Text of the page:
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FSLICFederal Savings & Loan Insurance Corporation
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References in periodicals archive ?
One of the Act's most troubling provisions to reduce failures was the authorization for the creation and purchase of net worth certificates by the Federal Savings and Loan Insurance Corporation (FSLIC).
From 1980 to 1982, 118 S&Ls (with $43 billion in assets) failed, costing the FSLIC an estimated $3.5 billion to resolve.
The Ohio Deposit Guarantee Fund: The Ohio Alternative to FSLIC. Akron Law Review 15, no.
If an S&L became insolvent and was disbanded, FSLIC, capitalized with industry funds for such a contingency, made sure depositor liabilities were met.
(The Federal Savings and Loan Insurance Corporation (FSLIC) has been abolished and its functions transferred to the FDIC.) In New England, S&Ls are often known as cooperative banks.
Specifically, rates on FSLIC-insured deposits were sensitive to a bank's riskiness in the period before the insolvency of the FSLIC. The FSLIC was the guarantor of the savings and loan institutions, and it was announced to be insolvent in February 1987.
Some state and local obligations are secured by certificates of deposit federally insured by the Savings Association Insurance Fund (SAIF-formerly the Federal Savings and Loan Insurance Corporation (FSLIC)) or the Federal Deposit Insurance Corporation (FDIC) up to $100,000 ($250,000 through year-en 2009) per bondholder.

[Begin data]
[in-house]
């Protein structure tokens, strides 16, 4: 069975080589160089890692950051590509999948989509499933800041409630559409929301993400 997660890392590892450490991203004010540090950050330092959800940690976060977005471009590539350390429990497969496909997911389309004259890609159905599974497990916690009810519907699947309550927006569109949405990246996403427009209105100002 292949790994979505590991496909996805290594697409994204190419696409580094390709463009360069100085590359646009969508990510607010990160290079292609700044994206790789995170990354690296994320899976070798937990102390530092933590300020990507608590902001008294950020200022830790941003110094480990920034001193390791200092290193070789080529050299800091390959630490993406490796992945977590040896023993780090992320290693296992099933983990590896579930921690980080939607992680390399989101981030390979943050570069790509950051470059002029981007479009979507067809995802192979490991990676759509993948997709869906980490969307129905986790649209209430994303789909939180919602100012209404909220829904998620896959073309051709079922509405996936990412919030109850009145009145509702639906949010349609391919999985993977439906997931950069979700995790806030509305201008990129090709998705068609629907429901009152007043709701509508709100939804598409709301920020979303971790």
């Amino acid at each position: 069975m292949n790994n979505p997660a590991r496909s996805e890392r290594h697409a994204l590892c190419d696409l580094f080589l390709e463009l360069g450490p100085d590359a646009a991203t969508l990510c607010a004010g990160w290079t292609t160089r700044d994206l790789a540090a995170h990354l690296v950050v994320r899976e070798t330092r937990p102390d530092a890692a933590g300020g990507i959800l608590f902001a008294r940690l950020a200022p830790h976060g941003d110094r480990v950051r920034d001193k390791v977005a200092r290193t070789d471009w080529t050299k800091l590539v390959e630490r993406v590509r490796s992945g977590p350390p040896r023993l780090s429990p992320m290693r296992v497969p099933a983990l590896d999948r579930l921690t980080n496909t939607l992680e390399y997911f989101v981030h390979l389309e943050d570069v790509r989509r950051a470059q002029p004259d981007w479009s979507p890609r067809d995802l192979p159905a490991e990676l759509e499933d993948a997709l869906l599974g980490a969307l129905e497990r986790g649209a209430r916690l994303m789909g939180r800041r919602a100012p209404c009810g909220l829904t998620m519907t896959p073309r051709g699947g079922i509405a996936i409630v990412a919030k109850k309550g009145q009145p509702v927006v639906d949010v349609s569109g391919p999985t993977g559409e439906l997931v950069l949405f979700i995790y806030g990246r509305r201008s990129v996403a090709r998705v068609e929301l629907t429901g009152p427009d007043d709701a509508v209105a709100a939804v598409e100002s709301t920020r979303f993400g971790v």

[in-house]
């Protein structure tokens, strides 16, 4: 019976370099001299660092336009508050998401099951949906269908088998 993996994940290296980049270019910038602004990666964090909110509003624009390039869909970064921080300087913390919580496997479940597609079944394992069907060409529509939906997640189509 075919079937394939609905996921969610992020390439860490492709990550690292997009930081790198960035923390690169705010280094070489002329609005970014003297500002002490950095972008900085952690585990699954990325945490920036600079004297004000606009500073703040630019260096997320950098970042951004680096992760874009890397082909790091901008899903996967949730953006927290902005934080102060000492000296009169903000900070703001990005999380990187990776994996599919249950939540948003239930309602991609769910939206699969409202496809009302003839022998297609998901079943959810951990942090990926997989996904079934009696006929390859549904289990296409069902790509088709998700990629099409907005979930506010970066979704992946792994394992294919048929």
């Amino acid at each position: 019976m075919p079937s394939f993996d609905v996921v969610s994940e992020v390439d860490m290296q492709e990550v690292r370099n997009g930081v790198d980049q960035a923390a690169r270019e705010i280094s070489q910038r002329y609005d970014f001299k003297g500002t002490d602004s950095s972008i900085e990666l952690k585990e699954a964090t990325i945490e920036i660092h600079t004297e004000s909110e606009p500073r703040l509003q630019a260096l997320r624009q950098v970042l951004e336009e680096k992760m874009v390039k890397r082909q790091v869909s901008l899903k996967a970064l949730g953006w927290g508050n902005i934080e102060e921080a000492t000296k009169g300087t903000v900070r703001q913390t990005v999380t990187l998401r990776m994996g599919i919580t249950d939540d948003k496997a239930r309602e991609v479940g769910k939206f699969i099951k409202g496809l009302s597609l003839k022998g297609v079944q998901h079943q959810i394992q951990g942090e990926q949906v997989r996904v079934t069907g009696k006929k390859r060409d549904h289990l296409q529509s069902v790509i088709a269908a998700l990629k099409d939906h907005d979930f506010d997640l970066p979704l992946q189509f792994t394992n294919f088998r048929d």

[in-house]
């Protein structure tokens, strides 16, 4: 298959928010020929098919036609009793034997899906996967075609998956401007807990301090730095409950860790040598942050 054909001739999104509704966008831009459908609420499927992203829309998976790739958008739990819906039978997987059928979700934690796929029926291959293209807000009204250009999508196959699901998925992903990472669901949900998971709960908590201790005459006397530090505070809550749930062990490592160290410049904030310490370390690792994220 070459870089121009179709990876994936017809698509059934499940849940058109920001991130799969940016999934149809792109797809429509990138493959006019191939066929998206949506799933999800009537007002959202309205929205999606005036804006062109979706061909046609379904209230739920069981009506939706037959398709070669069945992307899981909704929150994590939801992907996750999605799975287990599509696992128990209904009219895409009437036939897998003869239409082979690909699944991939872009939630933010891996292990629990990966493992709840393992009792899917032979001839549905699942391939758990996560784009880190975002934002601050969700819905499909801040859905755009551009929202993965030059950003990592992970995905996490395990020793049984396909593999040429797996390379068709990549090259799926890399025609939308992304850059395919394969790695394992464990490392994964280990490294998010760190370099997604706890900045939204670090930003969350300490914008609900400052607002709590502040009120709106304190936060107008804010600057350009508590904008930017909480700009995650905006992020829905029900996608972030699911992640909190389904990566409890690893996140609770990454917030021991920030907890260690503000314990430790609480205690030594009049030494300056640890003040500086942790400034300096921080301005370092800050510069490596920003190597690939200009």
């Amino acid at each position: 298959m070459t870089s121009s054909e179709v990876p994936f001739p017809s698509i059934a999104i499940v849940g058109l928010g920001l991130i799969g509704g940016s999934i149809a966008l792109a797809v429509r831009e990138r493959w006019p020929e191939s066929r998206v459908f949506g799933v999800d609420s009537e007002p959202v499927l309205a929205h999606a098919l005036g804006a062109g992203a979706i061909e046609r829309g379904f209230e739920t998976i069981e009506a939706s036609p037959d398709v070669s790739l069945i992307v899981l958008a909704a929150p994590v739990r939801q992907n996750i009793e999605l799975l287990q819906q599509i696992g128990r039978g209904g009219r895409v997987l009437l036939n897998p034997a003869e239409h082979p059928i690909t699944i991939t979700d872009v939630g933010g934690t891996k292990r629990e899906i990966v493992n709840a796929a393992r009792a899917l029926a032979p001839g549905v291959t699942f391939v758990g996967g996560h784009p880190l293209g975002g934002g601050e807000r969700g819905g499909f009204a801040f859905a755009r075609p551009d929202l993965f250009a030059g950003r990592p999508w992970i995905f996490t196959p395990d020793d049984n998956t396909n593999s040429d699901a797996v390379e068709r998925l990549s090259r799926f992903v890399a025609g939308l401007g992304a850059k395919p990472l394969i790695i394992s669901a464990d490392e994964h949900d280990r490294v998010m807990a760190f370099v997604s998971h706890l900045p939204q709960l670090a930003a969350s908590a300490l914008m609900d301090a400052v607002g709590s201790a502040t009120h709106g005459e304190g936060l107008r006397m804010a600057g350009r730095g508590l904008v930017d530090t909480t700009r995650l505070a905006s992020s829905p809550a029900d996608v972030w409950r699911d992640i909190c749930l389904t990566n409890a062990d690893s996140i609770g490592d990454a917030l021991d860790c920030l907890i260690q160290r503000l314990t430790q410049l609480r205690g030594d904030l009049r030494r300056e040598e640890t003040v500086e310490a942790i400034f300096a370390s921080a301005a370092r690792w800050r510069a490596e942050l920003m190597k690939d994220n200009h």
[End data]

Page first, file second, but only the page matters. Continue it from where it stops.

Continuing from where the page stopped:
(FSLIC), created in 1934 and administered by the old Federal Home Loan
(5) In response, Congress established: (1) the Federal Home Loan Bank Board (FHLBB), which regulated the S&L industry; (2) the Federal Savings and Loan Insurance Corporation (FSLIC), which insured deposits in S&Ls; and (3) the Federal Deposit Insurance Corporation (FDIC), which regulated federally-chartered commercial banks and provided a federal deposit insurance program.
Growing numbers of thrifts and banks became insolvent on a mark-to-market (i.e., real economic) basis, and were subject to various sanctions, including seizure, all of which had the potential to bankrupt the FSLIC (thrift) and FDIC (bank) insurance funds.
In FSLIC v Texas Real Estate Counselors, Inc., (5) a Texas federal district court found the appraiser liable for (1) failing to verify the alleged completion of improvements on the property, and (2) failing to disclose reliance on unverified data, when presenting estimates of value and effective age for the subject property.